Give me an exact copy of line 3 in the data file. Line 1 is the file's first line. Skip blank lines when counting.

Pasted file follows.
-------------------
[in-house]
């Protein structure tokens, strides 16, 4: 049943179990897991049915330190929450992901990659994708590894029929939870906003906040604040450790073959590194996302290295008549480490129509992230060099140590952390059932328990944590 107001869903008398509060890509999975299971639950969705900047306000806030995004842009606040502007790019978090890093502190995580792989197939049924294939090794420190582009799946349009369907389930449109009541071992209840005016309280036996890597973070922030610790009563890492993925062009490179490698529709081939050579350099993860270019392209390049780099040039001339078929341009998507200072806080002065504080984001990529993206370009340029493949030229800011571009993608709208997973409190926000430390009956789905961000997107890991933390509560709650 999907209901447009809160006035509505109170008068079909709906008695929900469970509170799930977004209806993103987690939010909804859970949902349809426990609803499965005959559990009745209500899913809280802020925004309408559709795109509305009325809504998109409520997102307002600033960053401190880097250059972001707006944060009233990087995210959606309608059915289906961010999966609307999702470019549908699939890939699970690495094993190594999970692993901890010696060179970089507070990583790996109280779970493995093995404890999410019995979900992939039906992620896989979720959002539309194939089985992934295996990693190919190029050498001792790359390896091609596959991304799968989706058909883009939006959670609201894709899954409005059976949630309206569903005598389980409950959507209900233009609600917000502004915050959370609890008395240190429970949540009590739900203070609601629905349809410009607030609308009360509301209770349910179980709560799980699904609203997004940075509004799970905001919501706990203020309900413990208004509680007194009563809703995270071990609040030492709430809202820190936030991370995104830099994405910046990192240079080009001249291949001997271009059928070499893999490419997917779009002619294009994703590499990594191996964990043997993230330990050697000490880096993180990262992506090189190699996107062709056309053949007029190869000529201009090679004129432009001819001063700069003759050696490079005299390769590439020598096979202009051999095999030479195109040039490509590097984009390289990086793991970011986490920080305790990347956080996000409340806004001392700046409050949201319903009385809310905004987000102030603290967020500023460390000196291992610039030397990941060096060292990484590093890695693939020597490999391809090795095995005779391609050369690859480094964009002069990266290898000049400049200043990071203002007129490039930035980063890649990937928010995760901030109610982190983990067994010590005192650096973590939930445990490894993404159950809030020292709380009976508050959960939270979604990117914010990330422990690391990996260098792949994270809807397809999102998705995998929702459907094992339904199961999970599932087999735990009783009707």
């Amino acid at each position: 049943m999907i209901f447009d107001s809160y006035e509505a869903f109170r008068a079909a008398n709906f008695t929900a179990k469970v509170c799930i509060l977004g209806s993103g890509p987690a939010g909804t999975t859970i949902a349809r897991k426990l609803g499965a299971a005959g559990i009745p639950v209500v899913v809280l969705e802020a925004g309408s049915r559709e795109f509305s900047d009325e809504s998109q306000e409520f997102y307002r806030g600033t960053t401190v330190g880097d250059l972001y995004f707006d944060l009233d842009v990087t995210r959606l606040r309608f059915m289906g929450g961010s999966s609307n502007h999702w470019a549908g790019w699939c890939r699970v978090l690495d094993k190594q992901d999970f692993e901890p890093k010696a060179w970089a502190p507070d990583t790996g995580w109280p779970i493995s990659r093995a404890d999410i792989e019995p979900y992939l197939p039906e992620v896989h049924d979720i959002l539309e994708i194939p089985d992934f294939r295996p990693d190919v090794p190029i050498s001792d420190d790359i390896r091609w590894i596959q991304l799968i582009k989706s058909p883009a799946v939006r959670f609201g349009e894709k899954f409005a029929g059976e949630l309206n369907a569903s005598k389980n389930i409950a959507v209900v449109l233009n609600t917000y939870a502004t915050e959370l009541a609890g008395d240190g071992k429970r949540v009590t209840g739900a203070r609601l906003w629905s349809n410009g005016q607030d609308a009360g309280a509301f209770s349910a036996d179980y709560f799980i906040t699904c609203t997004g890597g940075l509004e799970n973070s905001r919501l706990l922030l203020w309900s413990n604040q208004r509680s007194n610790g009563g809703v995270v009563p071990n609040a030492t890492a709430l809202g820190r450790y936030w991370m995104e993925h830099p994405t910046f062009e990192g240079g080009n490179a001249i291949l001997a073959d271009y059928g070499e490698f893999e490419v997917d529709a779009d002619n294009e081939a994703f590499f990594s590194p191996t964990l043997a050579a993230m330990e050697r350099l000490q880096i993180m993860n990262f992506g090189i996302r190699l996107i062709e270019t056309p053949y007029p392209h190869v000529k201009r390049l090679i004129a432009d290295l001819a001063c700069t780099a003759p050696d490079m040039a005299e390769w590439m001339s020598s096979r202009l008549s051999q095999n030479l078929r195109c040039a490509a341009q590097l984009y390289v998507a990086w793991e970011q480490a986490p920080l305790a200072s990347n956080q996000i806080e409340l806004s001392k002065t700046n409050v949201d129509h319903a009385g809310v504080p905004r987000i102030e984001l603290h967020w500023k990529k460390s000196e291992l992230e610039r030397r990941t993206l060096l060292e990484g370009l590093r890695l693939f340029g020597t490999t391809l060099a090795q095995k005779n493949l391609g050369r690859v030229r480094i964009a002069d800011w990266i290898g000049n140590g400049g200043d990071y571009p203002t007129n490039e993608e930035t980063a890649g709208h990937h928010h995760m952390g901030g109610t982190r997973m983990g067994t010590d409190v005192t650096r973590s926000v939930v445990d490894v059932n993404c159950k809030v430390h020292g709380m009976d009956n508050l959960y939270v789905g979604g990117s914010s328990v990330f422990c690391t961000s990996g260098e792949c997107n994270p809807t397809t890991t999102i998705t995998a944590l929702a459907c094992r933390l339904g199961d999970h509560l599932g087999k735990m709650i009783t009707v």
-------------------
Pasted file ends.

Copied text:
């Amino acid at each position: 049943m999907i209901f447009d107001s809160y006035e509505a869903f109170r008068a079909a008398n709906f008695t929900a179990k469970v509170c799930i509060l977004g209806s993103g890509p987690a939010g909804t999975t859970i949902a349809r897991k426990l609803g499965a299971a005959g559990i009745p639950v209500v899913v809280l969705e802020a925004g309408s049915r559709e795109f509305s900047d009325e809504s998109q306000e409520f997102y307002r806030g600033t960053t401190v330190g880097d250059l972001y995004f707006d944060l009233d842009v990087t995210r959606l606040r309608f059915m289906g929450g961010s999966s609307n502007h999702w470019a549908g790019w699939c890939r699970v978090l690495d094993k190594q992901d999970f692993e901890p890093k010696a060179w970089a502190p507070d990583t790996g995580w109280p779970i493995s990659r093995a404890d999410i792989e019995p979900y992939l197939p039906e992620v896989h049924d979720i959002l539309e994708i194939p089985d992934f294939r295996p990693d190919v090794p190029i050498s001792d420190d790359i390896r091609w590894i596959q991304l799968i582009k989706s058909p883009a799946v939006r959670f609201g349009e894709k899954f409005a029929g059976e949630l309206n369907a569903s005598k389980n389930i409950a959507v209900v449109l233009n609600t917000y939870a502004t915050e959370l009541a609890g008395d240190g071992k429970r949540v009590t209840g739900a203070r609601l906003w629905s349809n410009g005016q607030d609308a009360g309280a509301f209770s349910a036996d179980y709560f799980i906040t699904c609203t997004g890597g940075l509004e799970n973070s905001r919501l706990l922030l203020w309900s413990n604040q208004r509680s007194n610790g009563g809703v995270v009563p071990n609040a030492t890492a709430l809202g820190r450790y936030w991370m995104e993925h830099p994405t910046f062009e990192g240079g080009n490179a001249i291949l001997a073959d271009y059928g070499e490698f893999e490419v997917d529709a779009d002619n294009e081939a994703f590499f990594s590194p191996t964990l043997a050579a993230m330990e050697r350099l000490q880096i993180m993860n990262f992506g090189i996302r190699l996107i062709e270019t056309p053949y007029p392209h190869v000529k201009r390049l090679i004129a432009d290295l001819a001063c700069t780099a003759p050696d490079m040039a005299e390769w590439m001339s020598s096979r202009l008549s051999q095999n030479l078929r195109c040039a490509a341009q590097l984009y390289v998507a990086w793991e970011q480490a986490p920080l305790a200072s990347n956080q996000i806080e409340l806004s001392k002065t700046n409050v949201d129509h319903a009385g809310v504080p905004r987000i102030e984001l603290h967020w500023k990529k460390s000196e291992l992230e610039r030397r990941t993206l060096l060292e990484g370009l590093r890695l693939f340029g020597t490999t391809l060099a090795q095995k005779n493949l391609g050369r690859v030229r480094i964009a002069d800011w990266i290898g000049n140590g400049g200043d990071y571009p203002t007129n490039e993608e930035t980063a890649g709208h990937h928010h995760m952390g901030g109610t982190r997973m983990g067994t010590d409190v005192t650096r973590s926000v939930v445990d490894v059932n993404c159950k809030v430390h020292g709380m009976d009956n508050l959960y939270v789905g979604g990117s914010s328990v990330f422990c690391t961000s990996g260098e792949c997107n994270p809807t397809t890991t999102i998705t995998a944590l929702a459907c094992r933390l339904g199961d999970h509560l599932g087999k735990m709650i009783t009707v």